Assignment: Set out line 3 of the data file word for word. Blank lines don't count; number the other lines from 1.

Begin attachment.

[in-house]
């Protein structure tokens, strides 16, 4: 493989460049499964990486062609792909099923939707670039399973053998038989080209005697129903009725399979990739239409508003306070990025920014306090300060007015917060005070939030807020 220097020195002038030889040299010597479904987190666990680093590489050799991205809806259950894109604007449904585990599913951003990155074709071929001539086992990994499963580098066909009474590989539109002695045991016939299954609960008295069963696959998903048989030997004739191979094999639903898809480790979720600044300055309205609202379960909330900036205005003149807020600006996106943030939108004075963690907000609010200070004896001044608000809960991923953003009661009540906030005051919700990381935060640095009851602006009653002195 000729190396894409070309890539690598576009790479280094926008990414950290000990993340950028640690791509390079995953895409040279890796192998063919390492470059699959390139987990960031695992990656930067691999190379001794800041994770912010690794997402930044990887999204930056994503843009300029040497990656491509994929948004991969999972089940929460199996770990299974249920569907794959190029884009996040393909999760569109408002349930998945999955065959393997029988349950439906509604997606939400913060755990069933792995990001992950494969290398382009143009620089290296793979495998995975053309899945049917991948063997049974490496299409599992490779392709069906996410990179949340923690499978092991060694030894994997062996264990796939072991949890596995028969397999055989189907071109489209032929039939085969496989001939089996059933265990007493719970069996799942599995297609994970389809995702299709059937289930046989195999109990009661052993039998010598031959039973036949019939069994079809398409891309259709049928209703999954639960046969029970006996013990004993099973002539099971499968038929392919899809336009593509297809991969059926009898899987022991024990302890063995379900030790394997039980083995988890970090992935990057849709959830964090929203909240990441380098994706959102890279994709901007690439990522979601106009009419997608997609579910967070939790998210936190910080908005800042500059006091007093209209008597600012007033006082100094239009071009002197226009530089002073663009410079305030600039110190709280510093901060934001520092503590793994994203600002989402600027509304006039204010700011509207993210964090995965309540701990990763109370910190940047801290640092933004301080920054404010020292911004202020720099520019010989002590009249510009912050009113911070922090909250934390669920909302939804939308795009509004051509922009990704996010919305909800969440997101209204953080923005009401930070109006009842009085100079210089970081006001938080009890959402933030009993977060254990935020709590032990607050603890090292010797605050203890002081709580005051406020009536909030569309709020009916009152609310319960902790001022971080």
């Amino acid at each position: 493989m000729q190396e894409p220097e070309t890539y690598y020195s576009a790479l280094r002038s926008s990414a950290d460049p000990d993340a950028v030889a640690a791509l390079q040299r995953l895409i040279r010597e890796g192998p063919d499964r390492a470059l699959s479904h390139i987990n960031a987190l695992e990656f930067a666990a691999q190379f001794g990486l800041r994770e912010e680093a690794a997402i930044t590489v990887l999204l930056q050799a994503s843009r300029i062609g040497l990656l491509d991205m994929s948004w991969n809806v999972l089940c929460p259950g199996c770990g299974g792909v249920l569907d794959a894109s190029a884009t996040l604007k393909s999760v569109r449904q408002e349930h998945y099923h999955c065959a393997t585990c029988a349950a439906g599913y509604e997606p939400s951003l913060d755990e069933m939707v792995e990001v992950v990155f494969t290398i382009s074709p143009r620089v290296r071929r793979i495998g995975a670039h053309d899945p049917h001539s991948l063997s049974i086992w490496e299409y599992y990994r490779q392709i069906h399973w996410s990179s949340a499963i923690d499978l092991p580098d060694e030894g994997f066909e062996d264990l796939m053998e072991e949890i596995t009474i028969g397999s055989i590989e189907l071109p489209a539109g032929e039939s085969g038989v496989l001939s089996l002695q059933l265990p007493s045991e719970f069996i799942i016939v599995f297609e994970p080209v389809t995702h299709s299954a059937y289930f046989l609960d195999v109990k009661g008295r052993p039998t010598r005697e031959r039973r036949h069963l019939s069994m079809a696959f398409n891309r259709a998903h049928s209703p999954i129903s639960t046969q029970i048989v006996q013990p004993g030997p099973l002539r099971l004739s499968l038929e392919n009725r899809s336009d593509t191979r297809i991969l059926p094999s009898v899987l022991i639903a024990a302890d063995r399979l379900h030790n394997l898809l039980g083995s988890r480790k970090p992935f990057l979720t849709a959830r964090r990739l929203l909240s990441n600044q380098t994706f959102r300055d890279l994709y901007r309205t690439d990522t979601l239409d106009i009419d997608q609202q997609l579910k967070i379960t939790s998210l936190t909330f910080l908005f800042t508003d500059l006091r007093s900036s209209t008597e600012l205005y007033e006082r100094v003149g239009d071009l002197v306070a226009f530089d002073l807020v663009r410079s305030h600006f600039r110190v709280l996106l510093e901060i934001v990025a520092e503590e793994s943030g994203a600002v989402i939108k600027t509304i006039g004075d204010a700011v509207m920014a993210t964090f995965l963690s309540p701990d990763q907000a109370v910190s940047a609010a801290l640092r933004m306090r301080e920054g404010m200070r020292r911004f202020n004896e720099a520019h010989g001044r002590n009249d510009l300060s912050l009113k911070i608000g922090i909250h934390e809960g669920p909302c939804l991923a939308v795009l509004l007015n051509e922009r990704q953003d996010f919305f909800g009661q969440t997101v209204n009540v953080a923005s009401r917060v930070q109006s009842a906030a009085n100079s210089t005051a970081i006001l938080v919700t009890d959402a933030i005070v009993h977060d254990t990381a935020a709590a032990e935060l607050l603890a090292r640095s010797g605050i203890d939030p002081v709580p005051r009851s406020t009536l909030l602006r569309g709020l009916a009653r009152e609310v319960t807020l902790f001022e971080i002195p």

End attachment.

């Amino acid at each position: 493989m000729q190396e894409p220097e070309t890539y690598y020195s576009a790479l280094r002038s926008s990414a950290d460049p000990d993340a950028v030889a640690a791509l390079q040299r995953l895409i040279r010597e890796g192998p063919d499964r390492a470059l699959s479904h390139i987990n960031a987190l695992e990656f930067a666990a691999q190379f001794g990486l800041r994770e912010e680093a690794a997402i930044t590489v990887l999204l930056q050799a994503s843009r300029i062609g040497l990656l491509d991205m994929s948004w991969n809806v999972l089940c929460p259950g199996c770990g299974g792909v249920l569907d794959a894109s190029a884009t996040l604007k393909s999760v569109r449904q408002e349930h998945y099923h999955c065959a393997t585990c029988a349950a439906g599913y509604e997606p939400s951003l913060d755990e069933m939707v792995e990001v992950v990155f494969t290398i382009s074709p143009r620089v290296r071929r793979i495998g995975a670039h053309d899945p049917h001539s991948l063997s049974i086992w490496e299409y599992y990994r490779q392709i069906h399973w996410s990179s949340a499963i923690d499978l092991p580098d060694e030894g994997f066909e062996d264990l796939m053998e072991e949890i596995t009474i028969g397999s055989i590989e189907l071109p489209a539109g032929e039939s085969g038989v496989l001939s089996l002695q059933l265990p007493s045991e719970f069996i799942i016939v599995f297609e994970p080209v389809t995702h299709s299954a059937y289930f046989l609960d195999v109990k009661g008295r052993p039998t010598r005697e031959r039973r036949h069963l019939s069994m079809a696959f398409n891309r259709a998903h049928s209703p999954i129903s639960t046969q029970i048989v006996q013990p004993g030997p099973l002539r099971l004739s499968l038929e392919n009725r899809s336009d593509t191979r297809i991969l059926p094999s009898v899987l022991i639903a024990a302890d063995r399979l379900h030790n394997l898809l039980g083995s988890r480790k970090p992935f990057l979720t849709a959830r964090r990739l929203l909240s990441n600044q380098t994706f959102r300055d890279l994709y901007r309205t690439d990522t979601l239409d106009i009419d997608q609202q997609l579910k967070i379960t939790s998210l936190t909330f910080l908005f800042t508003d500059l006091r007093s900036s209209t008597e600012l205005y007033e006082r100094v003149g239009d071009l002197v306070a226009f530089d002073l807020v663009r410079s305030h600006f600039r110190v709280l996106l510093e901060i934001v990025a520092e503590e793994s943030g994203a600002v989402i939108k600027t509304i006039g004075d204010a700011v509207m920014a993210t964090f995965l963690s309540p701990d990763q907000a109370v910190s940047a609010a801290l640092r933004m306090r301080e920054g404010m200070r020292r911004f202020n004896e720099a520019h010989g001044r002590n009249d510009l300060s912050l009113k911070i608000g922090i909250h934390e809960g669920p909302c939804l991923a939308v795009l509004l007015n051509e922009r990704q953003d996010f919305f909800g009661q969440t997101v209204n009540v953080a923005s009401r917060v930070q109006s009842a906030a009085n100079s210089t005051a970081i006001l938080v919700t009890d959402a933030i005070v009993h977060d254990t990381a935020a709590a032990e935060l607050l603890a090292r640095s010797g605050i203890d939030p002081v709580p005051r009851s406020t009536l909030l602006r569309g709020l009916a009653r009152e609310v319960t807020l902790f001022e971080i002195p």